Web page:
The Overseas Investment Office has re-launched an investigation into the purchase of four farms previously owned by Crafar family interests.
The farms in southern Hawke's Bay, Taranaki and Manawatu were purchased in February this year by companies with links to Chinese businesswoman May Wang, who also wants to purchase 16 other Crafar farms in receivership.
The companies are UBNZ Assets Holdings and UBNZ Funds Management.
The Overseas Investment Office says it carried out a preliminary investigation in February, which it put on hold until a retrospective application was made. However, no application for consent to buy the farms has been received.
Under law, consent from the office is required by people from overseas intending to purchase sensitive New Zealand land.
The Overseas Investment Office says part of the investigation, expected to take several months, will involve establishing whether a breach of the Overseas Investment Act has been committed.
However, May Wang says she is confident the purchase of the four farms was within the law as she is a New Zealand citizen and, as the company UBNZ is 80% owned by the New Zealand-based UBNZ Trustee Company, the purchase complies.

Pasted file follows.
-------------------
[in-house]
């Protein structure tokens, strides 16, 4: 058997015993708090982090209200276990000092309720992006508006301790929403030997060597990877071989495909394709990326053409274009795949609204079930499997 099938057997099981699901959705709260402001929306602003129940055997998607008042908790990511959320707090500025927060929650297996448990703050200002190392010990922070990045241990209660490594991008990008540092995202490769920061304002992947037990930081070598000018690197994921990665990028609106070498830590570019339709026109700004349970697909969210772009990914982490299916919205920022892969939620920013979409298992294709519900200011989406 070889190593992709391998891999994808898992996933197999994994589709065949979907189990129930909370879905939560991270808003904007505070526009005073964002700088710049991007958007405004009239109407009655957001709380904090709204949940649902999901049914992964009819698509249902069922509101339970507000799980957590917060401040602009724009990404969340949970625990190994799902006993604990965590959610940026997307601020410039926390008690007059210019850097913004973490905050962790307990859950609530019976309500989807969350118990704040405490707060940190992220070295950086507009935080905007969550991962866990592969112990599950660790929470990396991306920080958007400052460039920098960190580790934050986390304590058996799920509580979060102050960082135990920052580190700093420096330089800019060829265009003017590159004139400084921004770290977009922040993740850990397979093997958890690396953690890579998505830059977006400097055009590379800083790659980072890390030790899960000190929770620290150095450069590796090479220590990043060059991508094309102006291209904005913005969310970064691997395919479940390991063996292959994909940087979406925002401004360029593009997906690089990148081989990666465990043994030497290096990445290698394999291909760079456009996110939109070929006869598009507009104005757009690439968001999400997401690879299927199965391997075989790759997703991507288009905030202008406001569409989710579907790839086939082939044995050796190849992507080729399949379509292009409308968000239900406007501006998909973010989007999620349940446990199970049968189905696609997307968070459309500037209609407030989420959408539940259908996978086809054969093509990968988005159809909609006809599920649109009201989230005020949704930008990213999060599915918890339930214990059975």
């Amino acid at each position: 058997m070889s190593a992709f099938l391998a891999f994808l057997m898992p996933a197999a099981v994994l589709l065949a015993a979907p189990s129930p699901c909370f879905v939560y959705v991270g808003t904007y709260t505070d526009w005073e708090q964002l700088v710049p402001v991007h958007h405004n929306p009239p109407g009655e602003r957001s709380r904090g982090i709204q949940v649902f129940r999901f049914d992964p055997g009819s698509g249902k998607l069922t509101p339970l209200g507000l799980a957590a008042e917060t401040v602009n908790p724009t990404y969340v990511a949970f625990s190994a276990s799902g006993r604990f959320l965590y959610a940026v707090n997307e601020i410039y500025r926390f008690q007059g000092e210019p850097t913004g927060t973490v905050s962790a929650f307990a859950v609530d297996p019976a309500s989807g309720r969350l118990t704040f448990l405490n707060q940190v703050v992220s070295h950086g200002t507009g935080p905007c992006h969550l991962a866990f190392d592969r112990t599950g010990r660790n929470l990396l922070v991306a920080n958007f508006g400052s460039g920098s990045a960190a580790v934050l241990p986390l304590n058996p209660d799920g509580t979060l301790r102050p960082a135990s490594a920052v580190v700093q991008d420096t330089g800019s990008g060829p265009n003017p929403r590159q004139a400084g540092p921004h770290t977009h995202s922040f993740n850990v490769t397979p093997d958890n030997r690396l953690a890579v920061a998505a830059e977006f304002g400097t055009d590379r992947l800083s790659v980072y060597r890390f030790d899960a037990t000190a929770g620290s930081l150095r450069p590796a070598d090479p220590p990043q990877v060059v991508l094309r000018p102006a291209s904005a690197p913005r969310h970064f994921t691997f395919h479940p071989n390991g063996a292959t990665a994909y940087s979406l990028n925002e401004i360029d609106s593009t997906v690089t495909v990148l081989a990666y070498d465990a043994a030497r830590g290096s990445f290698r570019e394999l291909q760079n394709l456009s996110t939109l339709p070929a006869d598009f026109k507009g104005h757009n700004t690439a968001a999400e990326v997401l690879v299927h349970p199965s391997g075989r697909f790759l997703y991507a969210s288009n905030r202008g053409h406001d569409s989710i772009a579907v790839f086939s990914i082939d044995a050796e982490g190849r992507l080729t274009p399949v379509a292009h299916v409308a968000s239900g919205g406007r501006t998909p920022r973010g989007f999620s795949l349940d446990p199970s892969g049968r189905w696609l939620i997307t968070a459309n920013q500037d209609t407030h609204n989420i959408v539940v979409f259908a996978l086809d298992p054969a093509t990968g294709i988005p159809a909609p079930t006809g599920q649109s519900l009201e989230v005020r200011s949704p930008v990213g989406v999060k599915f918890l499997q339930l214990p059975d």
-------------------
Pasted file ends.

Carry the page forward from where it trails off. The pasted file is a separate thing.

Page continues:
She says the investigation could slow down the remainder of the overall deal, which would invest up to $1.5 billion in the New Zealand dairy industry.
Ms Wang says if New Zealand does not want the investment, her company will take it elsewhere.
Crafar attempts to raise money overseas
Allan Crafar, whose family farms are about to be put on the market in a forced sale, says he is still trying to raise the money to take the farms out of receivership.
Receivers KordaMentha are selling 13 dairy and three dry stock farms in the central and lower North Island that were operated by companies owned by Allan, Beth and Frank Crafar.
They were placed in receivership in October last year, with debts estimated at more than $200 million.
The farms are expected to be advertised next week, in New Zealand and overseas, and tenders will be open to 23 June.
The real estate firm organising the sales, Bayleys, says there has already been a high level of interest from potential buyers.
But Allan Crafar says he is negotiating with overseas interests to provide the funding to clear the debts before the farms are sold.
Mr Crafar says he is following a couple of different options and is a "fair way down the track" with one. He is not revealing the identity of the overseas interests.
In the meantime, the receivers say they are still in the process of taking court action to enforce the trespass notices they have served on the Crafars.
The receivers are trying to remove them from three family homes on two of the farms in the Reporoa area.
While they are still on the farms the Crafars have no income, but Allan Crafar says they are getting by with are making ends meet with the help of donations from the community.